Directed by Noah Baumbach
"Me and Mom versus you and Dad." The Squid and The Whale opens with this line as the family gears up for a tennis match, setting up the combative characters and true-to-life narrative about the ramifications of divorce that plays out for 83 minutes. The tennis match is tense and rhythmically-bereft, there are no fluid exchanges of the ball - a metaphor for the fragmentation of this family. These are not the Beavers - the perfect nuclear family - we are introduced to, but a real, authentic, disjointed and insecure family on the brink of dissolution. Noah Baumbach made his directorial debut in 1995 with Kicking and Screaming, a film about college graduates who cannot move on with their lives. The Squid and The Whale strikes the same cord by bringing into focus the complexities of life amidst drastic change.
The film boasts a strong cast, all of whom deliver impressive performances. Jeff Daniels, who has displayed an array of talent in memorable roles (The Purple Rose of Cairo, Pleasantville, Speed, Dumb and Dumber) throughout the years, adds to his resume with this impassioned portrayal of the bitter, ego-centric father Bernard Berkman. Laura Linney (The Truman Show, The Savages) works great opposite Daniels as Joan, and Owen Kline effectively plays the confused, neglected youngest son Frank. However, in the end this is the performance that propelled Jesse Eisenberg into future lead roles in Adventureland, Zombieland, and whatever other "-land" is being made as we speak. He takes the cake as the socially-awkward, pretentious teen Walt, attempting to understand the unanswerable questions all around him. Each of the characters are flawed, immediately choosing sides and assigning blame in the conflict as their relationships crumble. But the film develops and reveals its focus as being not on the conflict itself, but on the change that accompanies it. As soon as the immediate aftershocks of the divorce announcement subside, we witness the long term consequences of the parent's actions on the development of their children; "Don't most of your friends have divorced parents?" asks Bernard, establishing the setting in our modern day, divorce-prevalent society.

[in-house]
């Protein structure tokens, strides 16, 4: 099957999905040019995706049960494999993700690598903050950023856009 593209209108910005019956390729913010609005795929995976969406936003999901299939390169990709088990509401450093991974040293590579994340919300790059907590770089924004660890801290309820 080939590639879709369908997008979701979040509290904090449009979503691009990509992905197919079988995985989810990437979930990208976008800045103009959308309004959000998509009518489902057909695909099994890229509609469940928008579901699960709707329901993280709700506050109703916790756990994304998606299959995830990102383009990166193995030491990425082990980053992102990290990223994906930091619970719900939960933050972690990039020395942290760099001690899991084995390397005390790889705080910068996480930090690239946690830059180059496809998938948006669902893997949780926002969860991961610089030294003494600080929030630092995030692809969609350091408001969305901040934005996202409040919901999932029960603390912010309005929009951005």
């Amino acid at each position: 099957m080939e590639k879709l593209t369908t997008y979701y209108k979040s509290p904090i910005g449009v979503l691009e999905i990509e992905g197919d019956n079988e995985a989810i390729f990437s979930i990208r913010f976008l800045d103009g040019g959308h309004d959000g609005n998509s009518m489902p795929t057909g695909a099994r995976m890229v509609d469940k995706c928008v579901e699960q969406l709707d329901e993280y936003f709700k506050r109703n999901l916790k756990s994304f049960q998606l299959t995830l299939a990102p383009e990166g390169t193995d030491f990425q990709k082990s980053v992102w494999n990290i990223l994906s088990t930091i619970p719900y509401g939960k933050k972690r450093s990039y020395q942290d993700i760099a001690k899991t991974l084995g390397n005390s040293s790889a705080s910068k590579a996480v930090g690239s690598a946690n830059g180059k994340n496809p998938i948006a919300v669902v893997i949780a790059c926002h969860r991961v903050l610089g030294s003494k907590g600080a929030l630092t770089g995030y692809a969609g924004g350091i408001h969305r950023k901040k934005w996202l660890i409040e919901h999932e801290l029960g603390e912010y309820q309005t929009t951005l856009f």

Each child copes with change differently. Frank, at the vulnerable age of 12, struggles in searching for his identity in his reflection, attempting to cope with new features he hadn't seen before. Walt, age 16, realizes that his false perceptions of the world were merely illusions grounded in his childlike naivety. There always comes a day, for all of us, in adolescence where the world opens up, and we are forced to face the truths about ourselves and the people around us. This comes for Walt when he realizes that his father is not the unappreciated, all-knowing man he had always admired, and more importantly, that there isn't always an easy fix for the often indiscernible complications of life.
Filled with small, poignant moments of insight, candidness, and raw emotion that personally resonates with the viewer, The Squid and The Whale teaches serious life lessons as it studies the behaviors of real human-beings caught in conflict. A tragicomedy, with comedy more sour than sweet, and an emotional punch that knocks the wind out of you, Baumbach's autobiographical story ultimately proves that everything in life will be fine in the end - it just won't be what was once expected.
Written By John Carney